March 3, 2020

While struggling to fight the new coronavirus, Taiwan is also witnessing a serious digital attack driven by malicious disinformers.

In the last few days, dozens of profiles and bots on Facebook and Twitter have posted different pieces of content suggesting that the COVID-19 is completely out of control in Taiwan and that the government doesn’t know what to do to protect its people. Active fact-checkers can already see political motivation behind it.

All posts published by these profiles and bots bring different versions of the same idea. They claim that Taiwan has been widely hit by the new severe infection and is having a terrible time with COVID-19.

One post published on Facebook and debunked by our team at the Taiwan Fact-Check Center claimed that many people had already died from the new coronavirus. According to official data, however, as of Feb. 28, 34 people are infected and one has died in the country, infected with the lethal disease.

Other viral posts are claiming that there are so many corpses to be cremated in Taiwan that it exceeds the national crematorium capacity. This is obviously not true.

Besides that, some other profiles and bots spread the “information” that the Taiwanese authority has been shipping infected bodies to other cities in the world, paying families to keep silent about it. There is no evidence that this is actually happening in Taiwan.

It is also easy to find on social media posts claiming that Taiwanese military forces have been infected with the COVID-19 and that students in Taiwan are being kept out of school, suffering from cluster infection — two very popular falsehoods.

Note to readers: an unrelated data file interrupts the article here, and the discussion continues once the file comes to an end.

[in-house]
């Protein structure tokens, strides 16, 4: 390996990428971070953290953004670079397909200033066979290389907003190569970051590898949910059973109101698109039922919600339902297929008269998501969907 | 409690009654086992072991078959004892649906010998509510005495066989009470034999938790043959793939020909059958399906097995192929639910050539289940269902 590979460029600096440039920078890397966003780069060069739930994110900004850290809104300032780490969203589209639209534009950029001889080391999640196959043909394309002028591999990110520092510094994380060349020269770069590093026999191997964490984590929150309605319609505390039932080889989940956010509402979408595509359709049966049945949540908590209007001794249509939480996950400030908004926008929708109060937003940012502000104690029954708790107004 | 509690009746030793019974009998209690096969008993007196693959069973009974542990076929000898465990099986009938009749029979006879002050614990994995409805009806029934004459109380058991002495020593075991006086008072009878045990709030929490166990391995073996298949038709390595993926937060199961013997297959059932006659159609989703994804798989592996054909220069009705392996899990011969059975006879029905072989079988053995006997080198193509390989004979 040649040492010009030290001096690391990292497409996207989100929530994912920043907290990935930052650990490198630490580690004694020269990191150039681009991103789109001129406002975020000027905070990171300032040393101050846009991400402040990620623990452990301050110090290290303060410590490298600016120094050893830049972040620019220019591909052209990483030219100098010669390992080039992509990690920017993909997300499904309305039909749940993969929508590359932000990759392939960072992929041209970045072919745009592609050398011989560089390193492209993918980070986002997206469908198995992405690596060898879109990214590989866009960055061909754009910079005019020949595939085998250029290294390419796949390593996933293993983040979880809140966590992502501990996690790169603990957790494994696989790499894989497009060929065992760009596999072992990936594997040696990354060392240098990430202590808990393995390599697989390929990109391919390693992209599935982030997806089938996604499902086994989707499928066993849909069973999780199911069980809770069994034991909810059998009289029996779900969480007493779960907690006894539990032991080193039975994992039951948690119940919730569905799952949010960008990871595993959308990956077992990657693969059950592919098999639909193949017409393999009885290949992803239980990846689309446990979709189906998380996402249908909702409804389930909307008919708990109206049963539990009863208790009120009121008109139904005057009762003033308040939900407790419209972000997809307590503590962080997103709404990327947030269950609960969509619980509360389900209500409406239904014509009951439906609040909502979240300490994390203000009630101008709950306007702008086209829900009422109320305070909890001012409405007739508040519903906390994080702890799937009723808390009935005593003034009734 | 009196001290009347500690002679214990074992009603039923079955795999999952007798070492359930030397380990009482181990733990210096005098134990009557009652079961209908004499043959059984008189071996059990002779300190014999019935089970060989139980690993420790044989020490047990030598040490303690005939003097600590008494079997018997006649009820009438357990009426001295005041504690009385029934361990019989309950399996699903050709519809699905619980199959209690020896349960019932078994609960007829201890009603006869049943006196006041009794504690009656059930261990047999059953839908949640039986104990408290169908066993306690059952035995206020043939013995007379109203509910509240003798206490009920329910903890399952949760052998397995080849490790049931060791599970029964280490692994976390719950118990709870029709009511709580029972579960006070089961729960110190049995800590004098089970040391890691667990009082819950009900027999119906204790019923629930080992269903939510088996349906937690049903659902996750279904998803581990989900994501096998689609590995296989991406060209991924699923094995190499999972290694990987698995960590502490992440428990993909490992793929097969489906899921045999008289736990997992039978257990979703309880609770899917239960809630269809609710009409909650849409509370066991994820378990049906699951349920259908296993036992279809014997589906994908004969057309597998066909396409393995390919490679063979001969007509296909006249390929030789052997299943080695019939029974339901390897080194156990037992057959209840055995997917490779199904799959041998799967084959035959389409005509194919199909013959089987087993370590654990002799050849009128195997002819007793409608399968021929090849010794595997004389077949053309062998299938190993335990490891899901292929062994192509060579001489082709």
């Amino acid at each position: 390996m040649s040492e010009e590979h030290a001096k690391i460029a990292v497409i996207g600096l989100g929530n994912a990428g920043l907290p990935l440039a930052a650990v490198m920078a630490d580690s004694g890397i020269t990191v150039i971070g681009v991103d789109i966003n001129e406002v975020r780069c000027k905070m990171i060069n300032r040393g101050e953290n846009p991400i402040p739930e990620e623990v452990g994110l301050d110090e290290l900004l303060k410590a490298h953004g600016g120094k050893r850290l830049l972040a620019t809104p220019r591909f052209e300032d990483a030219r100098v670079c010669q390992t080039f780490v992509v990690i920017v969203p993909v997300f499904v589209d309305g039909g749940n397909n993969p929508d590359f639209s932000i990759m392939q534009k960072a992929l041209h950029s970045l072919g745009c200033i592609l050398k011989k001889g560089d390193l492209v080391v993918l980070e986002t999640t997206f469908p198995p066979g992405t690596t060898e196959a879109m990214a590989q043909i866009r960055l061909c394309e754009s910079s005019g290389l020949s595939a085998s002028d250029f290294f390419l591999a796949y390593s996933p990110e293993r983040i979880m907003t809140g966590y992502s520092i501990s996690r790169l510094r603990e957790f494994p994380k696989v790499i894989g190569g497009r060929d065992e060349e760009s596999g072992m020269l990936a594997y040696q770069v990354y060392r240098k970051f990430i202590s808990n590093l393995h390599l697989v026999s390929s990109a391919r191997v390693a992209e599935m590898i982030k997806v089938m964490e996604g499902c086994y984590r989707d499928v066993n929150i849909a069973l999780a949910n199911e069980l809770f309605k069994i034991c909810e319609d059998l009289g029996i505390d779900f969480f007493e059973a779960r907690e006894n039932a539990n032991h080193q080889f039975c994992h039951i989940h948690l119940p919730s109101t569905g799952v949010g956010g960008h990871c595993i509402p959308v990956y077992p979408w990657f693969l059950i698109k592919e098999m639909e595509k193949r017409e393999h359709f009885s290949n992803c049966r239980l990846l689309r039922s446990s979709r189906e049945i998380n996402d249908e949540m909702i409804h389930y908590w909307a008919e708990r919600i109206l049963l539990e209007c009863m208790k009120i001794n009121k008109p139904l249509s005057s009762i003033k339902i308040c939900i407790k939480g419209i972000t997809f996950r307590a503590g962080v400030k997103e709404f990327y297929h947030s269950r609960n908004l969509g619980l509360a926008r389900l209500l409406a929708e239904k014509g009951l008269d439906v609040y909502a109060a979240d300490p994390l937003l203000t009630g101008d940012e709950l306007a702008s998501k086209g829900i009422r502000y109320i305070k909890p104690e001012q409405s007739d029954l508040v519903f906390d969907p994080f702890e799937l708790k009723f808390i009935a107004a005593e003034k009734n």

Finally, fact-checkers in Taipei have seen tons of irrelevant movie clips and out-of-context videos floating online, showing disaster scenes as if they were reflecting the current status in Taiwan.

This kind of disinformation is without a doubt malicious. It brings up conspiracy theories against the Taiwanese administration and accuses it of covering the real epidemic situation, insinuating that the number of confirmed COVID-19 cases is far behind the static reported by CDC Taiwan.

The ongoing disinformation campaign also tries to shake unity among Taiwanese and aims to get citizens distrusting the government. The most terrible part of it is the fact that, so far, the campaign has managed to confuse people and make them anxious.

It is worth noting that, usually, those hoaxes are written in simplified Chinese, using phrases and idioms from China, which are rather unfamiliar or unknown to Taiwanese people.

Fact-checkers have also seen false names and clear mistakes on the headlines. “Sources” are always unclear or simply unverifiable. “My third aunty working as a manhole cover worker told me …” is very common now on social media. People should be aware and not believe that.

From Feb. 23-29, Taiwan Fact-Check’s team has published nine fact-checks against those pieces of disinformation. But hoaxes have taken many versions and are not only spreading rapidly but also on different platforms.

Fact-checkers in Taipei have relied on exhausted doctors, nurses and experts to separate facts from fiction. But the amount of disinformation is reaching surprising levels.

Besides publishing fact-checks, Taiwan Fact-Check Center sent one media alert last week and posted three open letters to the public. It is time to have people cooperating. Everyone should fact-check the content they receive and only share if it’s true. This is a must-do under the coronavirus outbreak.

* Summer Chen and Huian Ho are editor-in-chief and reporter at the Taiwan Fact-Check Center.

*Correction: A previous version of this article informed the wrong number of infected and deceased people in Taiwan because of the coronavirus. We apologize for the mistake. 

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